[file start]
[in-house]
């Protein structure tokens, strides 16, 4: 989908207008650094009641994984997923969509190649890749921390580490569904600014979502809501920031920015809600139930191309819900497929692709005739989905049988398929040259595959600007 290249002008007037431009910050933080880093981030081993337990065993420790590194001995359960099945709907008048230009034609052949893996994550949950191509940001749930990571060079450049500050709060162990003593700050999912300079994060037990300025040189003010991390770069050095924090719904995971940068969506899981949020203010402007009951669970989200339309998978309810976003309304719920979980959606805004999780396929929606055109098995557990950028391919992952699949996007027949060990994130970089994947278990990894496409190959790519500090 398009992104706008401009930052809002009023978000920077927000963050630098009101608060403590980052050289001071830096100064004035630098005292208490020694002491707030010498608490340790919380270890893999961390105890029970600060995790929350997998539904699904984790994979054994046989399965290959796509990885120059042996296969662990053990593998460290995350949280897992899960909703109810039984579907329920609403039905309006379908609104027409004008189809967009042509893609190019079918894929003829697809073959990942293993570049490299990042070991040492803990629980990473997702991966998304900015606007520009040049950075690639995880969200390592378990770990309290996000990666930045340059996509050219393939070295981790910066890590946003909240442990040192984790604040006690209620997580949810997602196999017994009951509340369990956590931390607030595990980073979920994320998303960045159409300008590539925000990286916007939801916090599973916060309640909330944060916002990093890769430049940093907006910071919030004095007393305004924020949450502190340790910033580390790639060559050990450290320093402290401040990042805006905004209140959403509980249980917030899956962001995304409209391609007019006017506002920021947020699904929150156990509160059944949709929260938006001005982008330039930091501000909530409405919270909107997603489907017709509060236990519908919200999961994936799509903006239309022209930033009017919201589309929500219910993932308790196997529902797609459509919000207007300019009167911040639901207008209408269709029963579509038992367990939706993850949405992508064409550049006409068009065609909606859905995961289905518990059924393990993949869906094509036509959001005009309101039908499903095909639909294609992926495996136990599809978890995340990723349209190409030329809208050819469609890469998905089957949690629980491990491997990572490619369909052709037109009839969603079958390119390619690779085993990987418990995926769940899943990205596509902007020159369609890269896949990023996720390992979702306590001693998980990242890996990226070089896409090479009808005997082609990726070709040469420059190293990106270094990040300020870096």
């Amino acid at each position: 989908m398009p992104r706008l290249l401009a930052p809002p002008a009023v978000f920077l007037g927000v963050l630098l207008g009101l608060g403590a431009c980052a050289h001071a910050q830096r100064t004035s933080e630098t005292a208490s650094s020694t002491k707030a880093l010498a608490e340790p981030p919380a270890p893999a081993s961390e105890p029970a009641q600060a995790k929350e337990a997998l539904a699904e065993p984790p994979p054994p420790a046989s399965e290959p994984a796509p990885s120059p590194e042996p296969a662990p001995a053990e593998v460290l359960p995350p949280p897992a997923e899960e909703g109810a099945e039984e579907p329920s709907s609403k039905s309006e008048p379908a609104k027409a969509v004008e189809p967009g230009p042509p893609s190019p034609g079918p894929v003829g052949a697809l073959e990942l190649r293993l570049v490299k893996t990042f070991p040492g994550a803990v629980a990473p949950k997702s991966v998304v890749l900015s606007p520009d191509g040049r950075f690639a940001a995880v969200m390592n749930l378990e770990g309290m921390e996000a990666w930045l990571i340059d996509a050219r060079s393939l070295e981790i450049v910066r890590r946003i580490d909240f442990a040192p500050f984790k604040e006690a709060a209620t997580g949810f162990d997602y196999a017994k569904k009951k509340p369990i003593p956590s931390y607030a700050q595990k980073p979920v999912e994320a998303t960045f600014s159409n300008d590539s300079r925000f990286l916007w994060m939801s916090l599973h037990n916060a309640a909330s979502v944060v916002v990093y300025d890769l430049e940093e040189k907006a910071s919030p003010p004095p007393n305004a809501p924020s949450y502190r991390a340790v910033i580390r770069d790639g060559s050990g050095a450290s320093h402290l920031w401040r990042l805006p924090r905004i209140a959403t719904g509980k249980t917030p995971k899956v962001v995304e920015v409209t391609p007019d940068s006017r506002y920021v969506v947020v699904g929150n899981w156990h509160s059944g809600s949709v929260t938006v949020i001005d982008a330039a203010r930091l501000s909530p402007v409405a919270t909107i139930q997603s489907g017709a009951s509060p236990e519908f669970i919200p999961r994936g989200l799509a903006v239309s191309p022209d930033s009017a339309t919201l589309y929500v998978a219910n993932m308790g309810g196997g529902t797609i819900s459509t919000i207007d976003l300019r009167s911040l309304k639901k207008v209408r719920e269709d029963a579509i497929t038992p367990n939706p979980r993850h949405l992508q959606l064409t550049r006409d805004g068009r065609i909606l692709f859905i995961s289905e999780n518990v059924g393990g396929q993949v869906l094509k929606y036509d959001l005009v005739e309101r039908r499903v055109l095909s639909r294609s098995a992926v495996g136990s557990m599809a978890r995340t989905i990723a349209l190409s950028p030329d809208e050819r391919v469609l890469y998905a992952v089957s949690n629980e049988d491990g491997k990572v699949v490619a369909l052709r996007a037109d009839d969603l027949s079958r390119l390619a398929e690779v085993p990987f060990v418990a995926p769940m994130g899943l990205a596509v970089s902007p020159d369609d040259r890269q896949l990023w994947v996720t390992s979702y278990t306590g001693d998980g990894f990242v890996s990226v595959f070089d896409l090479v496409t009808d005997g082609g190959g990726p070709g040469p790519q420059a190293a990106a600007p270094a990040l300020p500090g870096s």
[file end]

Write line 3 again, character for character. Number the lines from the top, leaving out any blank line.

């Amino acid at each position: 989908m398009p992104r706008l290249l401009a930052p809002p002008a009023v978000f920077l007037g927000v963050l630098l207008g009101l608060g403590a431009c980052a050289h001071a910050q830096r100064t004035s933080e630098t005292a208490s650094s020694t002491k707030a880093l010498a608490e340790p981030p919380a270890p893999a081993s961390e105890p029970a009641q600060a995790k929350e337990a997998l539904a699904e065993p984790p994979p054994p420790a046989s399965e290959p994984a796509p990885s120059p590194e042996p296969a662990p001995a053990e593998v460290l359960p995350p949280p897992a997923e899960e909703g109810a099945e039984e579907p329920s709907s609403k039905s309006e008048p379908a609104k027409a969509v004008e189809p967009g230009p042509p893609s190019p034609g079918p894929v003829g052949a697809l073959e990942l190649r293993l570049v490299k893996t990042f070991p040492g994550a803990v629980a990473p949950k997702s991966v998304v890749l900015s606007p520009d191509g040049r950075f690639a940001a995880v969200m390592n749930l378990e770990g309290m921390e996000a990666w930045l990571i340059d996509a050219r060079s393939l070295e981790i450049v910066r890590r946003i580490d909240f442990a040192p500050f984790k604040e006690a709060a209620t997580g949810f162990d997602y196999a017994k569904k009951k509340p369990i003593p956590s931390y607030a700050q595990k980073p979920v999912e994320a998303t960045f600014s159409n300008d590539s300079r925000f990286l916007w994060m939801s916090l599973h037990n916060a309640a909330s979502v944060v916002v990093y300025d890769l430049e940093e040189k907006a910071s919030p003010p004095p007393n305004a809501p924020s949450y502190r991390a340790v910033i580390r770069d790639g060559s050990g050095a450290s320093h402290l920031w401040r990042l805006p924090r905004i209140a959403t719904g509980k249980t917030p995971k899956v962001v995304e920015v409209t391609p007019d940068s006017r506002y920021v969506v947020v699904g929150n899981w156990h509160s059944g809600s949709v929260t938006v949020i001005d982008a330039a203010r930091l501000s909530p402007v409405a919270t909107i139930q997603s489907g017709a009951s509060p236990e519908f669970i919200p999961r994936g989200l799509a903006v239309s191309p022209d930033s009017a339309t919201l589309y929500v998978a219910n993932m308790g309810g196997g529902t797609i819900s459509t919000i207007d976003l300019r009167s911040l309304k639901k207008v209408r719920e269709d029963a579509i497929t038992p367990n939706p979980r993850h949405l992508q959606l064409t550049r006409d805004g068009r065609i909606l692709f859905i995961s289905e999780n518990v059924g393990g396929q993949v869906l094509k929606y036509d959001l005009v005739e309101r039908r499903v055109l095909s639909r294609s098995a992926v495996g136990s557990m599809a978890r995340t989905i990723a349209l190409s950028p030329d809208e050819r391919v469609l890469y998905a992952v089957s949690n629980e049988d491990g491997k990572v699949v490619a369909l052709r996007a037109d009839d969603l027949s079958r390119l390619a398929e690779v085993p990987f060990v418990a995926p769940m994130g899943l990205a596509v970089s902007p020159d369609d040259r890269q896949l990023w994947v996720t390992s979702y278990t306590g001693d998980g990894f990242v890996s990226v595959f070089d896409l090479v496409t009808d005997g082609g190959g990726p070709g040469p790519q420059a190293a990106a600007p270094a990040l300020p500090g870096s």